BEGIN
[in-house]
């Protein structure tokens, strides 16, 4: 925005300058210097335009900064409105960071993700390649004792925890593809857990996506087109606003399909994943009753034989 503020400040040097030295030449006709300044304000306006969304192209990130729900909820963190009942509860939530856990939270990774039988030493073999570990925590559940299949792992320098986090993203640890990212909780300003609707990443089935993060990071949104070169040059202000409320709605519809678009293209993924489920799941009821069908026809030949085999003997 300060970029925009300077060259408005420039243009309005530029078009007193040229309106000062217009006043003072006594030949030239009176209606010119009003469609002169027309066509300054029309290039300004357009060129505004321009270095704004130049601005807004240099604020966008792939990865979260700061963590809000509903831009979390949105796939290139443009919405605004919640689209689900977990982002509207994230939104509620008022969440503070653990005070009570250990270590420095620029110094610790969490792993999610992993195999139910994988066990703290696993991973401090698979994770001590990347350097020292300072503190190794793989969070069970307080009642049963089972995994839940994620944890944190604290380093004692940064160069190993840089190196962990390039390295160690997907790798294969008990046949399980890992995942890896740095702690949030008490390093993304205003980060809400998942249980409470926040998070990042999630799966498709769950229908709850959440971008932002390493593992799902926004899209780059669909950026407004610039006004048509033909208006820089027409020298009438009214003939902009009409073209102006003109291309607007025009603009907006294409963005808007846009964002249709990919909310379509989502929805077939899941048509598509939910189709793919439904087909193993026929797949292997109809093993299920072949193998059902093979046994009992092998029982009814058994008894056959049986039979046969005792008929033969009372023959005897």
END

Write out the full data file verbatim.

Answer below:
[in-house]
């Protein structure tokens, strides 16, 4: 925005300058210097335009900064409105960071993700390649004792925890593809857990996506087109606003399909994943009753034989 503020400040040097030295030449006709300044304000306006969304192209990130729900909820963190009942509860939530856990939270990774039988030493073999570990925590559940299949792992320098986090993203640890990212909780300003609707990443089935993060990071949104070169040059202000409320709605519809678009293209993924489920799941009821069908026809030949085999003997 300060970029925009300077060259408005420039243009309005530029078009007193040229309106000062217009006043003072006594030949030239009176209606010119009003469609002169027309066509300054029309290039300004357009060129505004321009270095704004130049601005807004240099604020966008792939990865979260700061963590809000509903831009979390949105796939290139443009919405605004919640689209689900977990982002509207994230939104509620008022969440503070653990005070009570250990270590420095620029110094610790969490792993999610992993195999139910994988066990703290696993991973401090698979994770001590990347350097020292300072503190190794793989969070069970307080009642049963089972995994839940994620944890944190604290380093004692940064160069190993840089190196962990390039390295160690997907790798294969008990046949399980890992995942890896740095702690949030008490390093993304205003980060809400998942249980409470926040998070990042999630799966498709769950229908709850959440971008932002390493593992799902926004899209780059669909950026407004610039006004048509033909208006820089027409020298009438009214003939902009009409073209102006003109291309607007025009603009907006294409963005808007846009964002249709990919909310379509989502929805077939899941048509598509939910189709793919439904087909193993026929797949292997109809093993299920072949193998059902093979046994009992092998029982009814058994008894056959049986039979046969005792008929033969009372023959005897």